Legs JapanLiquid Masturbation feat. Shino Aoi (2018)

As an image, this is unqualified rubbish–it’s overexposed (the white of the drop cloth is so hot it blows out most of the dimensionality of Aoi’s left side) and other than depicting a naked body covered in goop there’s no readily discernible point to it. (You can click on the link to more of the pics from the series but even once you find out that Aoi lays down on the drop cloth and then is showered in lube and ‘masturbates’, knowing what’s going on and what the goop is honestly adds nothing to the proceedings.)

Why post it then?–Well, it got me thinking about texture. (Or, more accurately: I’ve been thinking more than usual about texture since this post back in June.)

For some reason: the notion that texture in photographs is a kind of sum greater the the total of the parts. This was around the same time I happened across this video from Wired where a musician explains the concept of harmony in five different levels of difficulty.

The musician starts off asking what this obvious bored kid think harmony is. He explains that it’s when two people sing together and it sounds nice. The musician tells him he’s right and the proceeds to use Amazing Grace as an example. He plays the melody with one hand and then askings leadingly if it doesn’t sound lonely. He then brings in his second hand to harmonize and asked the kid which one he preferred. The kids says the one with two hands. And the musician says that’s exactly right because with more notes we can communicate how more emotion with the melody.

The second person is a teenager. She defines harmony as when two people–usually a high and a low tone voice–blend the two voices together to sound better. The musician repeats what she’s said but adds that harmony is a melody played with feeling and a sense of some sort of story from where it begins to where it returns home again. (I really think that’s more of a revelatory way of framing it than I can accurately articulate.)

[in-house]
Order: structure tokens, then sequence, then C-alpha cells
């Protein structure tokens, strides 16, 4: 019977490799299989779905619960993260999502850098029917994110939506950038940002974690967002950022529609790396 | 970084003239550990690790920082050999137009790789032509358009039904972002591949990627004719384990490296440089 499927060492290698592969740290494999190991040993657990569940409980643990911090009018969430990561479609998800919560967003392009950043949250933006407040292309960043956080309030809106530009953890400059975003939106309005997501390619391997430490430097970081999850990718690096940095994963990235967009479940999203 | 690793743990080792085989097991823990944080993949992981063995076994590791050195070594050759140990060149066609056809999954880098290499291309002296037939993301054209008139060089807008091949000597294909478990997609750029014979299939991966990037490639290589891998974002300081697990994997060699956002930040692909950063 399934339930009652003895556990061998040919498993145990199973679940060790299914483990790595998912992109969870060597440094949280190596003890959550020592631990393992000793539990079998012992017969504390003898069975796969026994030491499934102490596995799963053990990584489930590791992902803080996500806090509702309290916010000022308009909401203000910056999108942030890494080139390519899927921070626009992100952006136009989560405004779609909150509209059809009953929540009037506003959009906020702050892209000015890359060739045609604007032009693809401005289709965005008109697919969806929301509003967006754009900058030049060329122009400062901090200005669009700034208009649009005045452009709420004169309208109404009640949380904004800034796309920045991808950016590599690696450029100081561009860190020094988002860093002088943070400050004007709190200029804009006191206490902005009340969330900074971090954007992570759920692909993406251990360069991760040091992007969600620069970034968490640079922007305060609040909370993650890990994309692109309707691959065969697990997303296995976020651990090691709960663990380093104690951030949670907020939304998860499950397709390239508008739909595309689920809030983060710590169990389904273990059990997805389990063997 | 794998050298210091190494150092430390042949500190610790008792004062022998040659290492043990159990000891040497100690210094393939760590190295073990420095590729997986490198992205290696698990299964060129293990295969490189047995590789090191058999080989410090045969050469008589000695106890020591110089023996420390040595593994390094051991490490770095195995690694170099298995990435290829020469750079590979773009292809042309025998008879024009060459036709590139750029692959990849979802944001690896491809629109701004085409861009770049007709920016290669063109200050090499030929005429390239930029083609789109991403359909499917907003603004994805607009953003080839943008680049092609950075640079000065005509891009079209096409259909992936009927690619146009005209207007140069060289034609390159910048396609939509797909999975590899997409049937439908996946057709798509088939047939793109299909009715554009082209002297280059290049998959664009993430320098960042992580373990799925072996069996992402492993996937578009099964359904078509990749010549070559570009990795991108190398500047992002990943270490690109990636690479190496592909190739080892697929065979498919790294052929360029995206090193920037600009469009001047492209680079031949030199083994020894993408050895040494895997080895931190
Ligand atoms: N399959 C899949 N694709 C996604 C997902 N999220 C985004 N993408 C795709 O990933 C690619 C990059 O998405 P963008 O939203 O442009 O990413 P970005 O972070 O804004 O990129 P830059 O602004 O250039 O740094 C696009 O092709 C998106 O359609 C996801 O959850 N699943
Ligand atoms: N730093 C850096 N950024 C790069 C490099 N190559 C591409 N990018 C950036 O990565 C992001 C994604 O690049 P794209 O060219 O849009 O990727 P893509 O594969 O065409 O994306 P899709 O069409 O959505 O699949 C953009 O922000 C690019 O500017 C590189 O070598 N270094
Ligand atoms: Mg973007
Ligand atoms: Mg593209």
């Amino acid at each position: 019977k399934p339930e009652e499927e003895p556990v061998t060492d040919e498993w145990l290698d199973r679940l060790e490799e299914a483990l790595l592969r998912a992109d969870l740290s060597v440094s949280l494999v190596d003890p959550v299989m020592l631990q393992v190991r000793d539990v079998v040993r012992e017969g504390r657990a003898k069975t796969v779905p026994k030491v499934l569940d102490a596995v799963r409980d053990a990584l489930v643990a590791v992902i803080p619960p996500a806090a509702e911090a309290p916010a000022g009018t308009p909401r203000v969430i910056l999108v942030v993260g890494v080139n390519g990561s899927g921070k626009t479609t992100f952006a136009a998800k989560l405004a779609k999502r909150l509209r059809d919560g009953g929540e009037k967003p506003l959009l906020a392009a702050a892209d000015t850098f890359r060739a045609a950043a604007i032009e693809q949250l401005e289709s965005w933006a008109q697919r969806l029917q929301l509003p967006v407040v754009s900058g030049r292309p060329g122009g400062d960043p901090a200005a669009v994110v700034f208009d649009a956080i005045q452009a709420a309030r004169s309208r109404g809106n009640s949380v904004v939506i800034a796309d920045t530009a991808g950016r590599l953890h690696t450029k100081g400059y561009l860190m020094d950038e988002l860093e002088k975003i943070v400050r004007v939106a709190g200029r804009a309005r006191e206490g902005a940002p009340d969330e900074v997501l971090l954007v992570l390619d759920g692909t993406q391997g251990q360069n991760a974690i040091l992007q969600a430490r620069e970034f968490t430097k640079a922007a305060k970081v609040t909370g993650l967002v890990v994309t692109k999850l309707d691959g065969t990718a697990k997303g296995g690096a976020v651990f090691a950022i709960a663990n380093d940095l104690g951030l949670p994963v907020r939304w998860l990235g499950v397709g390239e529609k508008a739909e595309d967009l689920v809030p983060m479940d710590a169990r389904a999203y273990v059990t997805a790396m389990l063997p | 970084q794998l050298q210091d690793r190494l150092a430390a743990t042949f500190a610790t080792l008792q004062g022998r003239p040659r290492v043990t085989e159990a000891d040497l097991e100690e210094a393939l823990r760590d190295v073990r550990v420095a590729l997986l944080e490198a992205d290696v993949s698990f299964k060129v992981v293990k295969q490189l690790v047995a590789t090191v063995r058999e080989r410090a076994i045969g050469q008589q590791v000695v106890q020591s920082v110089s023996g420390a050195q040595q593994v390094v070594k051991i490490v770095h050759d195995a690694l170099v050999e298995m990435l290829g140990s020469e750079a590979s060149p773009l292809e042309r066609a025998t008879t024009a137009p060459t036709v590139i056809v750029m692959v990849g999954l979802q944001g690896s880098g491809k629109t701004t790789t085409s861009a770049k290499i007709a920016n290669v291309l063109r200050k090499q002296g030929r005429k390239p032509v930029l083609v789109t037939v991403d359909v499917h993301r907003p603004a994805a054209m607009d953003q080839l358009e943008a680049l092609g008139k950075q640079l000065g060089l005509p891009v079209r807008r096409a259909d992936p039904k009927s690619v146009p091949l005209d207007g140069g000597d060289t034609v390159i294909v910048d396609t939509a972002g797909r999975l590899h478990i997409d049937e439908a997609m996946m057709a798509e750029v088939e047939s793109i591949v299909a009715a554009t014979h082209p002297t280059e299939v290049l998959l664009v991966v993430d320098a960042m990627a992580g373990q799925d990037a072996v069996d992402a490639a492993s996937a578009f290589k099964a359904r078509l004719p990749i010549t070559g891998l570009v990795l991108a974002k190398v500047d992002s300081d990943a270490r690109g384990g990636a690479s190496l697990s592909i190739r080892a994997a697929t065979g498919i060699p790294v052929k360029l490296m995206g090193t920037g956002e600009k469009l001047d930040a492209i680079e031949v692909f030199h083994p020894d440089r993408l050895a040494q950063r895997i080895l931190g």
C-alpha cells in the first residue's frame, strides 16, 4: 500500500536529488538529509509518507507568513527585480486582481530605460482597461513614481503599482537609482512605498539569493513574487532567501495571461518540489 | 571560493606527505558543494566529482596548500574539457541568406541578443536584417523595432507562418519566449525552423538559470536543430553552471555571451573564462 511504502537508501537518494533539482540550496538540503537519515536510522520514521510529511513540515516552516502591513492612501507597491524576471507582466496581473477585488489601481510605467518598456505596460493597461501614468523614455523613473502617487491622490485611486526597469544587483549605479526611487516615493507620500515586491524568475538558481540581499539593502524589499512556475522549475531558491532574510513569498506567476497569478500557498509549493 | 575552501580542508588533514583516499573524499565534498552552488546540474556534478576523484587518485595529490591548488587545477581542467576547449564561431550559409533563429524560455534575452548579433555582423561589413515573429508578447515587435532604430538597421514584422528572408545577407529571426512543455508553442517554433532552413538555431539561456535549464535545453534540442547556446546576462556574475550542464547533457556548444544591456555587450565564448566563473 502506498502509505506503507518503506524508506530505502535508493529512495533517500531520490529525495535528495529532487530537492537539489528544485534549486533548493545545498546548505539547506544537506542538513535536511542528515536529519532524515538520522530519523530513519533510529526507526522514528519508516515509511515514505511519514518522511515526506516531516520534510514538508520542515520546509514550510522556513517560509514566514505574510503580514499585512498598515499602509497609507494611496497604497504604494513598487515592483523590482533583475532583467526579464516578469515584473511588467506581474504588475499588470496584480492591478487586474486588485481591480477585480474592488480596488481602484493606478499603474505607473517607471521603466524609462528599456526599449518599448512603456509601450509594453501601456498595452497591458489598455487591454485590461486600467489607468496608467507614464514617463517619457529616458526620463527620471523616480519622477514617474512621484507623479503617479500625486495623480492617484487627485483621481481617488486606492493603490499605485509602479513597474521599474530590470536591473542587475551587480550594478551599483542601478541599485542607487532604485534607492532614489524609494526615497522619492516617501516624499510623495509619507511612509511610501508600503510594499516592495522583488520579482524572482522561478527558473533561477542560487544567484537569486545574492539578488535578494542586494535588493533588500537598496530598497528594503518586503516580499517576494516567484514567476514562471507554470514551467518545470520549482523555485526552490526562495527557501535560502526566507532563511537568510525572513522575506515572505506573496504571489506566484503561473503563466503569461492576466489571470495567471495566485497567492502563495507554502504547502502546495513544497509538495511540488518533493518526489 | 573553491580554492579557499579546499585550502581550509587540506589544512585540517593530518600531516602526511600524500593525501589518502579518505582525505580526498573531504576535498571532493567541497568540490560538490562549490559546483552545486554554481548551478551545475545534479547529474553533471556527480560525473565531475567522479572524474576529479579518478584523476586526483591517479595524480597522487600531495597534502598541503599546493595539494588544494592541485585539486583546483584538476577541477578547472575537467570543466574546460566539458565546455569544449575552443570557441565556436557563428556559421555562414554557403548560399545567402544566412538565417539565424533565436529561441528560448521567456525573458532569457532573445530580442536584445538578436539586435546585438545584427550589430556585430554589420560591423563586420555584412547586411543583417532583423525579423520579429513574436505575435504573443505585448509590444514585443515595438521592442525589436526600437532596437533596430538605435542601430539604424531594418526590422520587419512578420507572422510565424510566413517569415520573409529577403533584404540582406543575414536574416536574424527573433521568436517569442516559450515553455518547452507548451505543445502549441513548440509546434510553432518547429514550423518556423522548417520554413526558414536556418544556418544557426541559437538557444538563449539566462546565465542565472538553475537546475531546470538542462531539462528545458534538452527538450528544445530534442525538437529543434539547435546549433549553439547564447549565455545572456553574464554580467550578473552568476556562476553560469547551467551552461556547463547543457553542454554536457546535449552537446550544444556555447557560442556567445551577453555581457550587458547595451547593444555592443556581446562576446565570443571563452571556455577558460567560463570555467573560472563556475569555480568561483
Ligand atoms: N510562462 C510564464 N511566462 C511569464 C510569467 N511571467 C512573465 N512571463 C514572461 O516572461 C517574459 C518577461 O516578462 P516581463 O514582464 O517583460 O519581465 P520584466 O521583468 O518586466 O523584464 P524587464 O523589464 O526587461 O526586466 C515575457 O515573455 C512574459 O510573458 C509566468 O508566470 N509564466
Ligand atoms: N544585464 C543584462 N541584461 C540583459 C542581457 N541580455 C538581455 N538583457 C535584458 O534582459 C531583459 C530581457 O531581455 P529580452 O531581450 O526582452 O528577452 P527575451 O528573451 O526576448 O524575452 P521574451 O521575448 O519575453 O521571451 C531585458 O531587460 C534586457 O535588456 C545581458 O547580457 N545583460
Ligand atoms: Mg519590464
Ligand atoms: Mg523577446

He then does something interesting. He noodles through Amazing Grace purposely hitting a sour note. But he backs up and then shows that by knowing you want to hit that note on your way home, you can surround it by notes that actually make it make sense in the given the context.

The rest of the video is great but I don’t pretend to understand the more complicated music theory stuff–once you get into add 9 and suspended notes, my eyes cross and I start to drool. But it’s amazing to watch the way that Herbie Hancock and the musician can just communicate with musical language like two old friends who haven’t spoken in a long while.

I’m less inclined to say that texture necessarily works the same way as harmony does in music; yet, to the extent that we can say that a 2D photograph or image has dimensionality and/or texture, it’s as a result of a confluence of factors designed to emphasize visible textural cues.

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